Seismic Response of the San Salvatore Hospital of Coppito (L’Aquila) during the 6th April 2009 earthquake

Seismic Response of the San Salvatore Hospital of Coppito (L’Aquila) during the 6th April 2009 earthquake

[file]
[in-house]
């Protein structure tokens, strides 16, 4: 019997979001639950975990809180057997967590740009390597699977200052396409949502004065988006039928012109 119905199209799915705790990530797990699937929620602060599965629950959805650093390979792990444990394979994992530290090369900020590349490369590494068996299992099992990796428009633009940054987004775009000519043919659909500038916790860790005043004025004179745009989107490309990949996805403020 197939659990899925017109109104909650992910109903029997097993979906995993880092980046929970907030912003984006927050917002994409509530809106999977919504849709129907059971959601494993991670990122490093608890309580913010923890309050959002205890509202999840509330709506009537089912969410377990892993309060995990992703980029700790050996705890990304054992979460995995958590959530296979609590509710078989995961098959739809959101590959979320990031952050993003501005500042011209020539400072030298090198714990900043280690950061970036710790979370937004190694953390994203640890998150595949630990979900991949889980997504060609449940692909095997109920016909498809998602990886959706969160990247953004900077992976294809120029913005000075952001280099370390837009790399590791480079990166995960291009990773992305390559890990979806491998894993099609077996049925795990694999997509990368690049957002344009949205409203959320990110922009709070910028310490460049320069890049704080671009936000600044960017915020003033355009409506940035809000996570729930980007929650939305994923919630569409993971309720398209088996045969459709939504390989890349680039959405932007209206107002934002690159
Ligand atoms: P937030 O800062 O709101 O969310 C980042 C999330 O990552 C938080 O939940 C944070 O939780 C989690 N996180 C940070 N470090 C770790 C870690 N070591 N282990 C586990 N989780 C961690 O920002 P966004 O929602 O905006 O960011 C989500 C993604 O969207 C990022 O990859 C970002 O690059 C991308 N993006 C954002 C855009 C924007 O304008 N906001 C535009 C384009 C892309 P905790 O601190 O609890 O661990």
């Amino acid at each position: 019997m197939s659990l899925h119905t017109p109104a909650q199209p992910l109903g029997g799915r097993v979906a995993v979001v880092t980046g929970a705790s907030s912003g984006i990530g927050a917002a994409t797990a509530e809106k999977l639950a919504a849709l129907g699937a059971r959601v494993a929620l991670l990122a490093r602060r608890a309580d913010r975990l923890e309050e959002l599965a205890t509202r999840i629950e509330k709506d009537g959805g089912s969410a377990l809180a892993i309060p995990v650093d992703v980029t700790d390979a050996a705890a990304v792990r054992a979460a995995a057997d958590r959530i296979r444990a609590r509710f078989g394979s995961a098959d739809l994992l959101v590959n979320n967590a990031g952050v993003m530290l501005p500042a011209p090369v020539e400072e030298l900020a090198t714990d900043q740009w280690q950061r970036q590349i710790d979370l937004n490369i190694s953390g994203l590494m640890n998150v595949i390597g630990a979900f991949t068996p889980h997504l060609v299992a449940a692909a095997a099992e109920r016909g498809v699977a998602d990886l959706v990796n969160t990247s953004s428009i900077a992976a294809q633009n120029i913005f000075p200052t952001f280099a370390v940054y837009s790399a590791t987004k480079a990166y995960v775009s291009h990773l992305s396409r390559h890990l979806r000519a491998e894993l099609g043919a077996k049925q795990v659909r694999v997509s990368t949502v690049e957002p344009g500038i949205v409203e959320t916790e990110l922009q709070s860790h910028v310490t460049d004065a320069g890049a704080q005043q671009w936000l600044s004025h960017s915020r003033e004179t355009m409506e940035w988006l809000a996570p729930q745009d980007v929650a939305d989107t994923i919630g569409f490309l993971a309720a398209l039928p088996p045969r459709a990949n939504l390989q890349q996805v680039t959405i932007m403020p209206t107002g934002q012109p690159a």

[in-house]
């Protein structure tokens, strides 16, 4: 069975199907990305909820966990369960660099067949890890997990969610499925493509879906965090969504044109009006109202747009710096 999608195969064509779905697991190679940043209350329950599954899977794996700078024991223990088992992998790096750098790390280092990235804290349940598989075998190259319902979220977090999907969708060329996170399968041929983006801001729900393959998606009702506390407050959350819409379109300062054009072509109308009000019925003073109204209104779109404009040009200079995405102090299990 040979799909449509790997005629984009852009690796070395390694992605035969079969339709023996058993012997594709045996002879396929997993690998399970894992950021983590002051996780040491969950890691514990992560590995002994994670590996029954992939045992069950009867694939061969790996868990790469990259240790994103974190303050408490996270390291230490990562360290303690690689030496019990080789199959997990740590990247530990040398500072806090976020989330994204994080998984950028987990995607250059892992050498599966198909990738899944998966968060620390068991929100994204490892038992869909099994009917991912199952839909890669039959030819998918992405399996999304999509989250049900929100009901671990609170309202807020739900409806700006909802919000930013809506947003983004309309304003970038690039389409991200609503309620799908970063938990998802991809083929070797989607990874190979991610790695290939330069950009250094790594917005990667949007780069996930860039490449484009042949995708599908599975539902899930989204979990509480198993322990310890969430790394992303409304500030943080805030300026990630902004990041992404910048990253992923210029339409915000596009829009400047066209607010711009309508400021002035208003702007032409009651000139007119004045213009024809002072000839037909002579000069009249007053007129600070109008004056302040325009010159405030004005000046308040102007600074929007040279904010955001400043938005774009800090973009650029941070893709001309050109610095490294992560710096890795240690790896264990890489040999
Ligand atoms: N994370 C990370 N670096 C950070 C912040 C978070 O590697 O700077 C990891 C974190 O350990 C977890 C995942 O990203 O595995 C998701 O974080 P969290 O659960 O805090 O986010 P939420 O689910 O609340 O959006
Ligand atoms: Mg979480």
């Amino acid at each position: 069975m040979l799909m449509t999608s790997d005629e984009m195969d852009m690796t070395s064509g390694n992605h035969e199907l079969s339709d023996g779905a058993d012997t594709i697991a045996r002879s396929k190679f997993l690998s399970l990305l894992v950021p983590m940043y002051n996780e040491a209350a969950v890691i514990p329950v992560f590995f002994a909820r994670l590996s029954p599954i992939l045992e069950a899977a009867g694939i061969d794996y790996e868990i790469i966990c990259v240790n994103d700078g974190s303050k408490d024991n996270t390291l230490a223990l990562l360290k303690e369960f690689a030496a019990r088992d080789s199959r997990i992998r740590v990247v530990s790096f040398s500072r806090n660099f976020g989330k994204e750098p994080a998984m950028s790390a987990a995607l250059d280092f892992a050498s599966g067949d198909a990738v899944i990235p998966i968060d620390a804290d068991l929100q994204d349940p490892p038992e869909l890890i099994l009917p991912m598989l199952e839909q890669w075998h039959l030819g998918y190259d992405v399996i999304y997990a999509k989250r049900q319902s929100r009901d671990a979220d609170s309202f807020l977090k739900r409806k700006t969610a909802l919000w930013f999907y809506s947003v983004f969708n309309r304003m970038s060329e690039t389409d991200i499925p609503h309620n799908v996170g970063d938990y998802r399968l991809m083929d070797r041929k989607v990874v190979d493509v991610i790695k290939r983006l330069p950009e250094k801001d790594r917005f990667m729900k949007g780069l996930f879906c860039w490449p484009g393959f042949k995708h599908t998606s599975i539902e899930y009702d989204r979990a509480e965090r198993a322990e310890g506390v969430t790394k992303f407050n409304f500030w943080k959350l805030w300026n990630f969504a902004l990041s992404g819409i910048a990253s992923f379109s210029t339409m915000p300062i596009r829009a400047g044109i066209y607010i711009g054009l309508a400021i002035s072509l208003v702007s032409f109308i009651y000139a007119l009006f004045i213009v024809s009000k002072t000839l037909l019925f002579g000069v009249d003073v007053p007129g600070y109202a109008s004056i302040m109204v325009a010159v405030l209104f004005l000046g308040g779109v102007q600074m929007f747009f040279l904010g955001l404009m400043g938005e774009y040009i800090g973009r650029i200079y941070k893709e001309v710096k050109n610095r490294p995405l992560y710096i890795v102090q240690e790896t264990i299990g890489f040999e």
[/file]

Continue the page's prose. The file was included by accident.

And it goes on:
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  159 Effects on structures and infrastructures 2.8.1 Introduction The recent earthquake of 6 th  April 2009 signifi-cantly hit the city of L’Aquila and its surround-ings both for the serious number of casualtiesand for the damage suffered by residential andimportant structures. Among the latter, one of themost important is surely the San Salvatore Hos-pital of Coppito, the crucial point of the hospitalsystem in the area of L’Aquila, which was com-pletely evacuated during the emergency due thedamage at various floors of the buildings. A thorough analysis of the hospital facilities hasshown besides the essentially non-structuraldamage also some aspects of the construction of the hospital complex, which might be crucial for the seismic response to future shocks and there-fore open more critical damage scenarios.Other smaller hospitals located in neighbouringurban areas showed minor damage, allowingpartial absorption of emergencies, thus reducingthe enormous overload on the field hospital set up close to the San Salvatore Hospital. Recent  valuations, in fact, have shown that more than1500 injured received assistance during thedays after the emergency, which confirms thetremendous impact on the hospital system.The hospital structure has been designed in1966 and took about 30 years to build entirely.Such an information is particularly important if related to developments in domestic seismic reg-ulation. In fact, the first Italian seismic law, con-sidered a forerunner of the most modern ones, was n. 64 of 2/2/1974 (Gazzetta Ufficiale,1974), issued after the 1974 Ancona earth-quake. Previously, references to seismic law came from Royal Decrees (e.g. Regio DecretoLegge n. 2105 of 22/11/1937), while duringthe Republic era there was Act n. 1684 of 1962(Gazzetta Ufficiale, 1962) that followed theCampania earthquake of 21/08/1962, and was later completed by Act. n.1224 of 5/11/1964 (Gazzetta Ufficiale, 1964), and by the Act n. 6090, 1969 (Ministero dei LavoriPubblici, 1969) issued after the Belice earth-quake. However, such references were orientedtowards defining heights, thicknesses, executivemethods and quality of materials rather thancalculation methods and design criteria. After the 6 th  April earthquake, only 3 buildingsout of 15 in the San Salvatore complex sufferedconsiderable structural damage. This was limitedto small areas and primarily was due to evident issues that will be described in detail later in this work. There was slight and relatively limited non-structural damage and significant non-structuraldamage in only a few buildings. In these latter inner partitions significantly helped the lateralresistance by dissipating the earthquake’s energy and suffering critical damages (Fig. 1).The basement and semi-basement part of thecomplex, mostly made up of reinforced concrete walls, showed a stiff box response without sig-nificant damage. Finally, no evident damage was observed in the foundation structures.From the point of view of the human safety, themost widespread and relevant non-structuraldamage was that of exterior façade bricks, cov-ering the entire surface of all the buildings. Sucha coating, not linked to the interior walls, in many cases was partially or totally detached. No sig-nificant damage was observed on the equipment and internal mechanical devices inside.The present paper aims to briefly describe theactivities carried out by Eucentre in San Salva-tore Hospital during the days after the mainshock. Data on the geometric and instrumentalsurveys carried out in the emergency and post-emergency phases are presented together withthe assessment of the damage and usability of the buildings. Finally an example is presented of the vulnerability assessment of one of the hospi-tal buildings, using a simplified procedure. 2.8 Seismic Response of the San Salvatore Hospital of Coppito (L’Aquila)during the 6 th  April 2009 earthquake C. Casarotti 1 , A. Pavese 1-2 , S. Peloso 1  1 Fondazione Eucentre - Centro Europeo di Formazione e Ricerca in Ingegneria Sismica, Pavia.  2 Dipartimento di Meccanica Strutturale, Università degli Studi di Pavia.  2.8.2 The Eucentre intervention unit  Usability assessment surveys and the subsequent detailed tests were carried out using a systemdeveloped by Eucentre, designed and built under the STEP Project, Strategies and Tools for Early Post-Earthquake Assessment (Casarotti et   al., 2009). The system consists of a Mobile Unit (Fig. 2, left), three inspectors teams, an experi-mental team and a central coordination unit. TheMobile Unit’s equipment includes several tools toperform non-destructive or semi-destructive in-situ tests, including thermal imaging, GPR(Ground Penetrating Radar), pachometer, scle-rometer, accelerometers, geophones, flat jacks,equipment for dynamic identification. Suchequipment is completed by a hardware and soft- ware system for retrieving, analysis and storageof data.The mobile unit both supports in field testing andcataloguing of the information, to build a data-base and share it on the web through highspeed satellite connection. The equipment includes, besides data processing hardware andsoftware, also instruments for the vulnerability assessment of buildings, at various levels of accuracy.In emergency conditions, the evaluation systemcan operate both as an aid and as completion of the units directly managed by the Civil Protec-tion.160 Progettazione SismicaFig. 1Evidence of the reinforcedconcrete frame structurethrough the damagedpartitions: Building 9 (a);Building 10 (b).Fig. 2The Eucentre Mobile Unitand a scheme of thecommunication system. 2.8.3 Description of the structures of the SanSalvatore Hospital In terms of typology, the San Salvatore Hospitalcomplex consists of a series of reinforced con-crete frame structures, with interior and exterior masonry walls, built from the mid ‘70s on, andput into service in the second half of the ‘90s.Some of the buildings of the complex are not hospital property.The buildings differ in typology, materials andheterogeneous construction details dependingon the different age of construction. A covered walkway connects the various blocks on four floors, two above ground and two underground.There are several building typologies: L-shapedof 2 or 3 storeys, tower blocks of 3 or 4 floors,in-line buildings of 2 or 3 storeys and someground-level buildings. Most of them have one a. b.  Building 11 (Other property)Group 1Group 2Group 3Group 4Group 5Building 1Building 10    B  u   i   l  d   i  n  g  D  e   l  t  a 8  Building L3 Building L4 Building L5Building L1 Building L2Building 9Church    B  u   i   l  d   i  n  g  D  e   l  t  a 7   B  u   i   l  d   i  n  g  D  e   l  t  a 6 Building 3A Building 2A Building 3BBuilding 2BBuilding 6 (Other property)Building 12 (Other property) or two basement floors.The approximate date of construction and themain function of the various blocks, identified onthe basis of the numbering given in figure 3, wasprovided by the Technical Department of thehospital and is shown in table 1.161 Effects on structures and infrastructuresFig. 3Site plan with differentblocks (the groups ofbuildings identify theclassification of usability asdescribed in section 4). Table 1  - Buildings of the San Salvatore Hospital complex, Coppito, L’Aquila Denomination Function Construction ageBuilding 1 Thermal Power station and refectory 1977/78Building 2 Analysis laboratories 1976/77 Building 3 Diagnostics and radiotherapy 1976/77 Building 9 Emergency room 1978Building 10 Pharmacy and operatory rooms 1978/79Building L1 Direction 1983/84Building L2 Obstetrics and gynaecology 1983/84Building 6 Wards 1987 Building L3 Oncology 1979/80Building L4 Infectious Diseases 1979/80Building L5 Neurology 1983/84Delta 6 Wards 1987 Delta 7 Medical Delta 1985Delta 8 Surgical Delta 1980  2.8.4 Usability surveys and structural response The buildings of the hospital complex have beenrepeatedly checked because of a succession of significant after-shocks related to the so-calledseismic swarm, and were grouped into cate-gories depending on the assessed damage. All the buildings have an exposed brick wallcovering, which is not enough or not at all con-nected with the infill panels and the reinforcedconcrete frame structure. These are thereforecritical for human safety since they can be dan-gerous and might fall onto the walkways (Fig.4). Another type of frequent and potentially dan-gerous non-structural damage is the completedetachment of the coating of many of theground floor tiled walls.In all the buildings of the complex there are alsoseveral structural joints of sizes and characteris-tics not appropriate to shock induced movements.The resulting local pounding between adjacent bodies caused localised damage, somewhereparticularly evident. Figure 5, for example, showsthe damage to a structural joint ending on the topof a column, which have caused an abnormalconcentration of pressure on the joint. Figure 6shows the cracking continuing in the ceiling fromthe damaged joint in the wall, found in a connect-ing walkway (Building 2).Some local damage have been caused becauseof improper construction detailing, at least according to current seismic design criteria, suchas the not always appropriate confinement of the structural elements, the insufficient concretecover (Fig. 7), the presence of columns madesquat by the infill masonry walls (Fig. 13). Group 1: usable buildings Regarding the basement, 6 metres underground, where the thermal power station is located,Building 1 shows moderate non-structural dam-age, particularly in the offices at the lowest floor.The portion housing the power plant shows a162 Progettazione SismicaFig. 4Damage to the coating ofBuilding 2 (a), Building 9(b) and Building L3 (c).Fig. 5Improper structural jointending on the top of acolumn. structural joint  a. b. c.  moderate damage in some beams, mainly as aresult of the relative movement of the Gerber half joint, and it is therefore usable.The rest of the building, however, shows greater damage in the upper storeys, even if it does not constitute a danger to the floor below, and it istherefore to be considered unusable. Group 2: buildings that can be made usable with short term countermeasures Some buildings with slight non-structural dam-age can be reopened shortly, and therefore canbe usable by means of simple short term coun-termeasures, among which: removing fallingcladding, plaster and detached coatings, mak-ing safe damaged false ceilings, repairing light damage to claddings and partitions, checkingall the fixings hanging from cladding and falseceilings, in order to evaluate the possibledetachment risk, creating localized barriers to 163 Effects on structures and infrastructuresFig. 7Examples of impropertransversal reinforcementand insufficient concretecover in Building 2A and inthe external connectingwalkways.Fig. 6Damaged structural joint onwall extending to ceiling.